Marie Glotzbach, resident/curator of Scribner House.
     This was no problem for Marie Glotzbach, who took up residence at Scribner House in July with husband Phil, Skidmore’s newly appointed president. Those empty rooms would soon be furnished, she said, and furnished in a style that would make Mrs. Scribner herself feel right at home—literally.
     As part of the Glotzbachs’ plan to establish the founder’s house as “the living room of the campus,” they’ve brought out of storage many of Mrs. Scribner’s art objects, including Chinese and Japanese pottery and Venetian glass, and furniture, such as her original dining-room set. Additional furniture was chosen with an eye to maintaining “a feeling of the house as Lucy Scribner knew it.” In this setting so resonant with Skidmore heritage, the Glotzbachs plan to display artworks by students, faculty, and alumni and to host a range of receptions and conversational gatherings. As educators and parents, says Marie, “we’re used to having our students, our kids, and their friends around the house.”
     If it sounds like a job for the truly dedicated, Glotzbach says that’s exactly how she sees herself at Skidmore—as an essential partner to the president. After all, she adds, “that’s been our approach to our marriage and our lifestyle for our thirty-two years together.”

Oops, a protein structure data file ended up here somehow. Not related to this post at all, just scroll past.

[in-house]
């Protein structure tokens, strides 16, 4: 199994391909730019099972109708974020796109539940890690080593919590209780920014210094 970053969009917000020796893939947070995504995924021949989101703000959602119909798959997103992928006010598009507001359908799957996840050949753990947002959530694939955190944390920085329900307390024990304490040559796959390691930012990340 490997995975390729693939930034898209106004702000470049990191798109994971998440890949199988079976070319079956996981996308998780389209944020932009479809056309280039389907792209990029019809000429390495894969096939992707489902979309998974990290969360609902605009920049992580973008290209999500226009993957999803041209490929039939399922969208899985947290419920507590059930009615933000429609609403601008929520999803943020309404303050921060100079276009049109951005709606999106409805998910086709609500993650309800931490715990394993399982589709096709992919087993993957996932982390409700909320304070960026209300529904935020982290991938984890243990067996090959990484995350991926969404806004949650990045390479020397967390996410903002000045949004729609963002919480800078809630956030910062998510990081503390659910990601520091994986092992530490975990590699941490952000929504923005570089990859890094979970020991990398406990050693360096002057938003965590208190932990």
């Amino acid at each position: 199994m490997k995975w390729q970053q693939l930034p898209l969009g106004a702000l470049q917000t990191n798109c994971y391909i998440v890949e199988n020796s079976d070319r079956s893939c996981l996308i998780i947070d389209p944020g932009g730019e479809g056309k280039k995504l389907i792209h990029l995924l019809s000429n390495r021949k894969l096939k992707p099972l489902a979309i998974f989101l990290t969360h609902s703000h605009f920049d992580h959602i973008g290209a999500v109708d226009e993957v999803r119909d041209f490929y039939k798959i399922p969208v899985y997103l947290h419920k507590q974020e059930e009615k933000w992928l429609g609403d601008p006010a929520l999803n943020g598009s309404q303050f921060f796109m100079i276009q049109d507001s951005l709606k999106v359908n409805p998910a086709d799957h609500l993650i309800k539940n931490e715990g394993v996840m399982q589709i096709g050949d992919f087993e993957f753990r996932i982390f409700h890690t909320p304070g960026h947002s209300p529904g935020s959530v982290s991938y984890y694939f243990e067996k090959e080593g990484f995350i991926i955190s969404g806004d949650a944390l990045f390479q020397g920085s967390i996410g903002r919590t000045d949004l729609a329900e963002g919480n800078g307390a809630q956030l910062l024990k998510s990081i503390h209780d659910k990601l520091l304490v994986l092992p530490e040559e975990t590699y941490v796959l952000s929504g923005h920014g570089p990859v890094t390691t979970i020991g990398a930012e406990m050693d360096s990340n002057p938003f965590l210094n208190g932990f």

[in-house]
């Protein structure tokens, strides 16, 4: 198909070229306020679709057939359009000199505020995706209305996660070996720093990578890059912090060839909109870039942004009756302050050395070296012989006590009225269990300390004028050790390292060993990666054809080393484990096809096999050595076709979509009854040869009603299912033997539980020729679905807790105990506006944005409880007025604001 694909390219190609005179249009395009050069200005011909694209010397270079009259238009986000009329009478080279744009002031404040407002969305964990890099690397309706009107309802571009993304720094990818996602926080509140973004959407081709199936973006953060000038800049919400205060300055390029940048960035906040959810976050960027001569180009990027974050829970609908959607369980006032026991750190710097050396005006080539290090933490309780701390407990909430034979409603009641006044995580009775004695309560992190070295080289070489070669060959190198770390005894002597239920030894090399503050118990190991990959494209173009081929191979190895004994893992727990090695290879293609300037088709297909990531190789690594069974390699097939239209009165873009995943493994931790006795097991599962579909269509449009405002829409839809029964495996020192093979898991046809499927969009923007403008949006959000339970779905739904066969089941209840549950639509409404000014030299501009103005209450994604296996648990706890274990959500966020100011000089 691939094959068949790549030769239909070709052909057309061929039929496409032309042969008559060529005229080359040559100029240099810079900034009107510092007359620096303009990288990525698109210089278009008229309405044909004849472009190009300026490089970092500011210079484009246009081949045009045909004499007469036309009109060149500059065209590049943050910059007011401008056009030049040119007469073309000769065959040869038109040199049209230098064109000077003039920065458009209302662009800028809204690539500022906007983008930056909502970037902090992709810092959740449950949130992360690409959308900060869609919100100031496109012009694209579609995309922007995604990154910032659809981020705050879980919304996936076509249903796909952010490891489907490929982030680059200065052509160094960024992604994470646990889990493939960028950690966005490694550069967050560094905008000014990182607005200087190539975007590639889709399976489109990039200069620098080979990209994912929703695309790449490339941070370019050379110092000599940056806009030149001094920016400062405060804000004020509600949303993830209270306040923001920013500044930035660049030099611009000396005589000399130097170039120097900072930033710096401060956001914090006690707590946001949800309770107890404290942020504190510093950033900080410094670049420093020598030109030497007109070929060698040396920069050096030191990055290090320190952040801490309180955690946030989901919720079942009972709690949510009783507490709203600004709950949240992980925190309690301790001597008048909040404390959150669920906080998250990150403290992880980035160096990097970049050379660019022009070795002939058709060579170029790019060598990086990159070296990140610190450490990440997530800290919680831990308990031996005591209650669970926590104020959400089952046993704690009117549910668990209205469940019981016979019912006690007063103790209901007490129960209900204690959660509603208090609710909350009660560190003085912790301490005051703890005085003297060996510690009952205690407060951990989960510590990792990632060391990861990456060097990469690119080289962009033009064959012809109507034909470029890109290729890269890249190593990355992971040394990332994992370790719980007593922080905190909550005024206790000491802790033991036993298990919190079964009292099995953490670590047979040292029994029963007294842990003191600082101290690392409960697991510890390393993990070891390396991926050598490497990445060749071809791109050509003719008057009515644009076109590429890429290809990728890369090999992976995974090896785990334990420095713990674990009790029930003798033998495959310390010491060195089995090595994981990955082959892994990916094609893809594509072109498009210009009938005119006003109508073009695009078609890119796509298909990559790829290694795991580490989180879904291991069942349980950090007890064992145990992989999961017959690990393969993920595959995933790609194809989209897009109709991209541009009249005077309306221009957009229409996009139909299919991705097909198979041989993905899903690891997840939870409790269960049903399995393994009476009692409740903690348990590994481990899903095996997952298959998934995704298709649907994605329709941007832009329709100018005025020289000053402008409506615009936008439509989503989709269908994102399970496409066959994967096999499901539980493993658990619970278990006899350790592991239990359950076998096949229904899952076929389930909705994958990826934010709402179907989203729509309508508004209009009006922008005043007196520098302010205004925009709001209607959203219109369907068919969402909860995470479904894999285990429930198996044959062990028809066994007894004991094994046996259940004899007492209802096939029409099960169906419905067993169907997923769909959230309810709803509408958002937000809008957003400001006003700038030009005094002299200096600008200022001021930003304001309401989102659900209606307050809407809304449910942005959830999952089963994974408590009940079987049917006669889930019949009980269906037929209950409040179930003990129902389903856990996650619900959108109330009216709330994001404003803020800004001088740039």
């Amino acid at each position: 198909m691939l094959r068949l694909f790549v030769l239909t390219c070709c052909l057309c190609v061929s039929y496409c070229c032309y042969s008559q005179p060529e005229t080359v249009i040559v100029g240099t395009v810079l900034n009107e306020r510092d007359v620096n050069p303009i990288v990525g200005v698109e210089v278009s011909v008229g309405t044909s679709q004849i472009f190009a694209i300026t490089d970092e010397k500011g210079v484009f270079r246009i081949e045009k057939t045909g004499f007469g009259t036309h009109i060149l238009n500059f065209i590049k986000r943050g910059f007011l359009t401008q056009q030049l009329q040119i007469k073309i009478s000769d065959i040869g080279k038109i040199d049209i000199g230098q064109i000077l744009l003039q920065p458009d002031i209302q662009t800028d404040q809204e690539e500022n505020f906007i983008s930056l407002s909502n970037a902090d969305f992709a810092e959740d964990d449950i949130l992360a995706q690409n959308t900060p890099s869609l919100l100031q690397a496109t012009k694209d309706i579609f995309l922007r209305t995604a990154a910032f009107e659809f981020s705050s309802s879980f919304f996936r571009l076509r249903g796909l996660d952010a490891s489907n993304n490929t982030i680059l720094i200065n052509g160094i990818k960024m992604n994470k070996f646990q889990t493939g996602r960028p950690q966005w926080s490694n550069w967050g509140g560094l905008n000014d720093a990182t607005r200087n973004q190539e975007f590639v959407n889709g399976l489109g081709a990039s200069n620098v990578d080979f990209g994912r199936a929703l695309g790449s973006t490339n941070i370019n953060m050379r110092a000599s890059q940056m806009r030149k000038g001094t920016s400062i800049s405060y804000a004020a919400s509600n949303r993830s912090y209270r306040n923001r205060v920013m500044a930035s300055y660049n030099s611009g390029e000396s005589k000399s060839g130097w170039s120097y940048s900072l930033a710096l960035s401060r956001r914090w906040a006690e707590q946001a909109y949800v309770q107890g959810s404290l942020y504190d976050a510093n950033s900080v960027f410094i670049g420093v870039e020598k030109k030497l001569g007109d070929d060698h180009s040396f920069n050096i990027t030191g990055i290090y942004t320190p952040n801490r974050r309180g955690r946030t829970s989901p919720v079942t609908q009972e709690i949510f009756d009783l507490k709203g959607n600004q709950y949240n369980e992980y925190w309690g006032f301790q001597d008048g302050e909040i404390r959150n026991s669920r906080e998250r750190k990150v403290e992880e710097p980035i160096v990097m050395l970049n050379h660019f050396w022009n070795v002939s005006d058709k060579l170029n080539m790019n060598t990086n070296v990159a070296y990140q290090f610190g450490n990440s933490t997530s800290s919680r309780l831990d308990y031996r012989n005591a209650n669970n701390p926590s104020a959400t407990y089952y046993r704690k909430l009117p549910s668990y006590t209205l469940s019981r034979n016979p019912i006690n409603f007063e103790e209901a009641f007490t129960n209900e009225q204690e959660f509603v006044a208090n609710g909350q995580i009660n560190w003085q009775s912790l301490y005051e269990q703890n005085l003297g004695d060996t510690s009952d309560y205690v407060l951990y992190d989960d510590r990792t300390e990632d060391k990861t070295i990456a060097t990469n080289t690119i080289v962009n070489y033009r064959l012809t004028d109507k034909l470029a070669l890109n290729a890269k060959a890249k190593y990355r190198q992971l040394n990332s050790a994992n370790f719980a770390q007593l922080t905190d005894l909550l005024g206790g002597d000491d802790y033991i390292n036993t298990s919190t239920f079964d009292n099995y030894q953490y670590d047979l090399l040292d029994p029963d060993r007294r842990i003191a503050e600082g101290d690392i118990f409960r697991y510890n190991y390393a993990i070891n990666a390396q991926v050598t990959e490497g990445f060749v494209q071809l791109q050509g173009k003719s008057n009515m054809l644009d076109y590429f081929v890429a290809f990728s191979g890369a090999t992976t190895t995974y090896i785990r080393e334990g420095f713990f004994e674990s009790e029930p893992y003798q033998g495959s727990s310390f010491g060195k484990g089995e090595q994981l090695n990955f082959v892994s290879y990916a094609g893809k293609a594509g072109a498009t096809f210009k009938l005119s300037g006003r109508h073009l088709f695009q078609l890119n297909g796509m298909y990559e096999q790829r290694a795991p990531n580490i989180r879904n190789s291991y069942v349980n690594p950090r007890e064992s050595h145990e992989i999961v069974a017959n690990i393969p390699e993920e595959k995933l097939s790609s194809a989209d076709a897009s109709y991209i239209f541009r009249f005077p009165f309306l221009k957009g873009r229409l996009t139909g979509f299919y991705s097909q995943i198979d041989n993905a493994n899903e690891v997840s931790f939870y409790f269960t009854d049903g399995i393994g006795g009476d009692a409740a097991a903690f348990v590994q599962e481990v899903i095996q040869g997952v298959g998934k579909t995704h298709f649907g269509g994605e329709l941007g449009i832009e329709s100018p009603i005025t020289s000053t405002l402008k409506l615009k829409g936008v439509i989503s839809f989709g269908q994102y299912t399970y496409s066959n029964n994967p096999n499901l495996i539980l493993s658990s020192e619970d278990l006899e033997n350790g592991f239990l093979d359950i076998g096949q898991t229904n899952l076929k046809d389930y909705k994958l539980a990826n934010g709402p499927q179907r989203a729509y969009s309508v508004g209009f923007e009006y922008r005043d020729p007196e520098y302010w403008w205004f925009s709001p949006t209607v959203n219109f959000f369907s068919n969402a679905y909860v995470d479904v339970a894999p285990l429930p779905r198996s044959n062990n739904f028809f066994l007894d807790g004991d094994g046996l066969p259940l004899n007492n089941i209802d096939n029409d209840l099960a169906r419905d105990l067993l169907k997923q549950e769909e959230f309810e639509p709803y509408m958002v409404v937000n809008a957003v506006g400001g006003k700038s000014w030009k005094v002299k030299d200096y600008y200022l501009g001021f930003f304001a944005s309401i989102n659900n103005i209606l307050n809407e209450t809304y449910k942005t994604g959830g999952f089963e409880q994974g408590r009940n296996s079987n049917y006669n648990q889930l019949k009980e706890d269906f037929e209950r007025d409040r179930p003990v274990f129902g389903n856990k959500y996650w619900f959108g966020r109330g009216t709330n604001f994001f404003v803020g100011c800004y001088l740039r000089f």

A major component of that lifestyle has been her work in vocal music, theater, and teaching, most recently as assistant professor at the University of Redlands. She was playing keyboard at the age of seven and church organ by twelve; she sang the high-school musical leads and choir solos and acted in the plays. Then “I discovered the power, joy, influence, and magnitude of teaching, and I’ve been passionate ever since about performing arts as a way to inspire students.” She has staged more than 130 theater productions (from Our Town to The Laramie Project) for groups ranging from middle-schoolers to college students and adults. Glotzbach has also administered secondary-school programs, directed university donor relations, coordinated arts conferences, and held leadership posts in the Educational Theatre Association.
     For the time being, however, that’s all on hold as she explores and defines her new role at Skidmore. “The details are going to evolve,” she says simply. “I’ll observe, do research, and be flexible. We came in fully available to assist the college in whatever ways necessary, so right now I would choose to fundraise for the new music building rather than direct a production.”
     “What I always miss when we leave a place,” she adds, “is that cocoon of familiarity that allows freedom and taking risks. But that’s the fun of shaping a life—motifs emerge that you didn’t know were there. You embellish those themes and make your symphony.” —BAM


© 2003 Skidmore College